Decoding that “Glitch In The Matrix” The Documentary

31 Jan

By Ed Sum
(The Vintage Tempest)

Premiered at Sundance 2021

Limited Theatrical Screening &
Available On Demand Beginning Feb 5, 2021

Are we living in a simulation? The question raised decades ago by celebrated author Philip K Dick was never fully answered. The debate is ongoing and fiercely explored in Rodney Ascher’s fascinating documentary Glitch in the Matrix–and no it’s not about all the bugs in Cyberpunk 2077 that still needs patching. The whole program, according to multiple sources, is simply bugged!

Because this filmmaker includes respected names from the literary and science fiction community, the ideas presented in this 108 minute work aren’t necessarily far-fetched. Or perhaps, Francis Bacon’s Four Idols of the Mind makes more sense. I recognize a bit of his theory seeping into this documentary about altered realities, sentient machines, what we represent in this system (are we programs or independent thinkers?), and if we can escape from it.

The existential themes made this film is more than your typical science fiction action adventure that the Wachowskis film made famous. Machines took over, and instead of destroying the humanoid species, everyone continued living in a virtual world completely unaware of reality, where the meat bodies (consciousness) can be monitored and used as living batteries.

As for where our world rests, the documentary also compares this life to video games, like The Sims. The folks looking for a restart or thinking they can get away with breaking ethical codes got a rude awakening (as one segment about Joshua Cooke showed) and perhaps it’s because nobody can unfollow the Ten Commandments.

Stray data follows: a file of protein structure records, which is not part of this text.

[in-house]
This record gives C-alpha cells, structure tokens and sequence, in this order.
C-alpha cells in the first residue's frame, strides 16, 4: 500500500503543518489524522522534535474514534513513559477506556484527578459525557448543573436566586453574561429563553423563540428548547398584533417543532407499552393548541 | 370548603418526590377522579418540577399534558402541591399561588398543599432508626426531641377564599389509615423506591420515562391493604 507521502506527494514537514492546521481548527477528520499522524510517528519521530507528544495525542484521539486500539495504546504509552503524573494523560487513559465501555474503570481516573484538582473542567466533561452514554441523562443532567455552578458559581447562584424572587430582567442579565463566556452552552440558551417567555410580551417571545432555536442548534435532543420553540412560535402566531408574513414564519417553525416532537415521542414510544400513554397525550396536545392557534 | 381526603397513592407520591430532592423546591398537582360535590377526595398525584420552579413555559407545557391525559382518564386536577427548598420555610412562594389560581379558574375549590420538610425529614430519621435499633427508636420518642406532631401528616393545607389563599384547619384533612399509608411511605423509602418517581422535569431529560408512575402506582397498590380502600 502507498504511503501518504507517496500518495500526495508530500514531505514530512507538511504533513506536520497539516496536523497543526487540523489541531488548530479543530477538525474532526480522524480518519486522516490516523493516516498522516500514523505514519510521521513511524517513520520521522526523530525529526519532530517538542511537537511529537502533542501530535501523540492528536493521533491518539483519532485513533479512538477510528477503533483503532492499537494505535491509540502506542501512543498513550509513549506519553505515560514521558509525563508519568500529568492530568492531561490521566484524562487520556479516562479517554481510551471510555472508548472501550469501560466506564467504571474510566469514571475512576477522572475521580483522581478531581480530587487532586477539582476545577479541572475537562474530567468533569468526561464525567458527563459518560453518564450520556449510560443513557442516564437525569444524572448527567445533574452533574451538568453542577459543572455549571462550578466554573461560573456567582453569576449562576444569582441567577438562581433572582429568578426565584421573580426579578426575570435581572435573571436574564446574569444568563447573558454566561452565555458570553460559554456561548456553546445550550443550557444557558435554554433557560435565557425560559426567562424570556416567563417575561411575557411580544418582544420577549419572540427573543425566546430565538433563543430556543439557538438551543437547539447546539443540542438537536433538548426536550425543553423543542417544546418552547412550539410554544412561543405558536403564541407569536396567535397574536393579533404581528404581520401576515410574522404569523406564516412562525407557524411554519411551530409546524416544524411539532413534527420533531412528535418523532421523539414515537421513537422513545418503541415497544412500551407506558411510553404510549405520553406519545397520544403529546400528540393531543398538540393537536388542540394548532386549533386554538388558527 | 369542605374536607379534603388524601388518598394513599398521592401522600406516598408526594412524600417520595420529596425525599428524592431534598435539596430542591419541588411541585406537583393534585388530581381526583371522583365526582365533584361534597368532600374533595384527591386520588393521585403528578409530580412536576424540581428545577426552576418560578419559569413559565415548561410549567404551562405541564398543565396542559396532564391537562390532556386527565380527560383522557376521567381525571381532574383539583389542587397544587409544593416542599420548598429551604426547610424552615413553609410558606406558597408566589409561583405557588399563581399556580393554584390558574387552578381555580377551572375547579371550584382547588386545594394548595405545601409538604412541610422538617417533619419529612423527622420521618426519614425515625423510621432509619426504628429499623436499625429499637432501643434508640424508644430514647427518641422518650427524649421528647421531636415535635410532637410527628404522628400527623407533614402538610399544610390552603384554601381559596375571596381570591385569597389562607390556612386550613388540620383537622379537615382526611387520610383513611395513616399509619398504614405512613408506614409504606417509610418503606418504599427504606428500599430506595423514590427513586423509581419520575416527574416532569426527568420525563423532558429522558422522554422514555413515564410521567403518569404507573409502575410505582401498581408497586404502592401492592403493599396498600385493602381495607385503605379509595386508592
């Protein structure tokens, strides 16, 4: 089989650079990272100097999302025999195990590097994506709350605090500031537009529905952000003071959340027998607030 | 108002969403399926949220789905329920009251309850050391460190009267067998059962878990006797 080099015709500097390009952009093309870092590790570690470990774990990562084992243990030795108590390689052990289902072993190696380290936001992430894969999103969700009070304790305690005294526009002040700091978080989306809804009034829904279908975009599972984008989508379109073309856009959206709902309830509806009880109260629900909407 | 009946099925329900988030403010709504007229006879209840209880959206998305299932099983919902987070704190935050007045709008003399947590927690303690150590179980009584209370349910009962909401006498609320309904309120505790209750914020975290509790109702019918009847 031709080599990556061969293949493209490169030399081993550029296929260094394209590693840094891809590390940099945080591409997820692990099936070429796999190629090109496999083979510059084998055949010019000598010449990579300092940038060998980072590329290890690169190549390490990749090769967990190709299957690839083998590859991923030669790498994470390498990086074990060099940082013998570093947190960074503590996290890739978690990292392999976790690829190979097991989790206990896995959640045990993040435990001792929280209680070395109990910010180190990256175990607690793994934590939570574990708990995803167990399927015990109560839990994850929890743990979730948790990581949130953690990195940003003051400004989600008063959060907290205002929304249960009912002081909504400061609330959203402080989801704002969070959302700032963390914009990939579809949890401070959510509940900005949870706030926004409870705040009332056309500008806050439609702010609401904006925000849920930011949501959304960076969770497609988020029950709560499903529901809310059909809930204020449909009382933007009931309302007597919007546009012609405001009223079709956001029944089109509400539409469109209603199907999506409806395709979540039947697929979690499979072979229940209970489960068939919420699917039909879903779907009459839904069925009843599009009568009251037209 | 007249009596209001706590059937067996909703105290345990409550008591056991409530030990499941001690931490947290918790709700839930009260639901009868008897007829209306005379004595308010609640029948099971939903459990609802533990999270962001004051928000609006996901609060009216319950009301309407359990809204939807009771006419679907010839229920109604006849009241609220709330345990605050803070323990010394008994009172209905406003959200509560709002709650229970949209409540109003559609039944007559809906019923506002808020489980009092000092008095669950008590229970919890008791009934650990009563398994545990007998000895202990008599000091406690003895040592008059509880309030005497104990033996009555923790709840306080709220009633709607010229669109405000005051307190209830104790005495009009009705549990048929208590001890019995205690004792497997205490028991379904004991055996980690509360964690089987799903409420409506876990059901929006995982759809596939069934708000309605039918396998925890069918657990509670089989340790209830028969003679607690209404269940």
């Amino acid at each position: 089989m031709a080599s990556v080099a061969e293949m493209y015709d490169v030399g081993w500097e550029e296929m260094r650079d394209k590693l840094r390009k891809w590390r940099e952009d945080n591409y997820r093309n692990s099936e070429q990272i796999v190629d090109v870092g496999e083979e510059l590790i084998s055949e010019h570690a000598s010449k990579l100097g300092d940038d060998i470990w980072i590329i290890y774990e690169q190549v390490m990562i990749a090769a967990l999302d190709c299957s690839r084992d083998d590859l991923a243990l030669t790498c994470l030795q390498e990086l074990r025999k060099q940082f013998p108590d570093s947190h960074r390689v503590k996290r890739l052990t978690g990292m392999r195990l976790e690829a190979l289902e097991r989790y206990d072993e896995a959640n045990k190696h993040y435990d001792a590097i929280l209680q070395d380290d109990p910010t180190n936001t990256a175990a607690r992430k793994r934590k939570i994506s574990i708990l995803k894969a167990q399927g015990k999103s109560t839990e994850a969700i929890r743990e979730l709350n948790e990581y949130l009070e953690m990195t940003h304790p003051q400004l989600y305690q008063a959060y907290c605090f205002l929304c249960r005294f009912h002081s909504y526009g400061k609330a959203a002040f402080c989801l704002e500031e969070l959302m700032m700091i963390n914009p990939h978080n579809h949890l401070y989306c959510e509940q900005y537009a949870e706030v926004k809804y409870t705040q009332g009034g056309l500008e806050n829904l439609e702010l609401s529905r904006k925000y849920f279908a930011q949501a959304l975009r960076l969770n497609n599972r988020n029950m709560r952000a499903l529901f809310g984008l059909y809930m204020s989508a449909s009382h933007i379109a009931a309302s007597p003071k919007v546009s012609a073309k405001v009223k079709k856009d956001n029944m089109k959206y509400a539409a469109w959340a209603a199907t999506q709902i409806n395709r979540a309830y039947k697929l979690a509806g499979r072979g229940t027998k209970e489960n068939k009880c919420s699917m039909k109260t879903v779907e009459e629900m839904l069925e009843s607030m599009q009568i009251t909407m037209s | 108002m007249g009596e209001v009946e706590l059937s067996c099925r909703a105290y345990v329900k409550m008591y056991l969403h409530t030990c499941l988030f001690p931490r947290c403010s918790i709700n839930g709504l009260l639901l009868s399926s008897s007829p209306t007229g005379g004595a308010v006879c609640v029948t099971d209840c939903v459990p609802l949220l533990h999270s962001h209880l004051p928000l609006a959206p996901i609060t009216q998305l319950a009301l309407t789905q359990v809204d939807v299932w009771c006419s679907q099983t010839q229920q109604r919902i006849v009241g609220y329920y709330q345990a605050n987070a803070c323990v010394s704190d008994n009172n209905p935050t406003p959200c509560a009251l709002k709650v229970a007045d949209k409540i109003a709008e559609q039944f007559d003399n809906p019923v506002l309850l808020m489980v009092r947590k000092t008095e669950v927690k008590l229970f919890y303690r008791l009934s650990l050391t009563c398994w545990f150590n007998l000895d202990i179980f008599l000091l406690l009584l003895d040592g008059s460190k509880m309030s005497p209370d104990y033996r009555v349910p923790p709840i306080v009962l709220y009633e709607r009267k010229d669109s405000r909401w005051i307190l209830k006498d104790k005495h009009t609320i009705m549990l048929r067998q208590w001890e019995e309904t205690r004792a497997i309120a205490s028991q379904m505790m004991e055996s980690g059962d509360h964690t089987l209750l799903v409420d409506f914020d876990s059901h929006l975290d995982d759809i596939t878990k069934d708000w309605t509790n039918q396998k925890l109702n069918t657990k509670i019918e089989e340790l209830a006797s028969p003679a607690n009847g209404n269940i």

Instead, this documentary examines how this Matrix we live in relates to Plato’s Allegory of the Cave. The segment was short and I think it could have been expanded upon. Instead, the discourse about computationalism (cognitive behaviour results from computer programming) weren’t all that revealing. Instead, Ascher’s thought-provoking work is designed to get viewers to ask questions. Perhaps the biggest one of all is why wear or even hide behind masks. In the digital world, it’s possible to become anonymous, but the interviewees behind that Stargate the Movie designed Anubis mask and other simulacrums may well fear being ridiculed for their transhumanist beliefs. There’s nothing to be ashamed of.

After last year being called a train wreck because of a global pandemic, I’m sure everyone wants a restart. If we’re to make comparisons, some video games have a save point to fall back to, making retrying certain levels in a role playing game easy. Maybe every night we sleep, the dreams we have tease at the true waking reality. Who knows, though.

In reality, we don’t have that luxury to correct those glitches in the matrix, including those mistakes made in each individual’s life–as this particular work mildly suggests. You either have to live with it or put it behind–and move on. But in theory, if the spiritual belief in reincarnation is real, perhaps a second chance is possible.

3½ Stars out of 5

 

 

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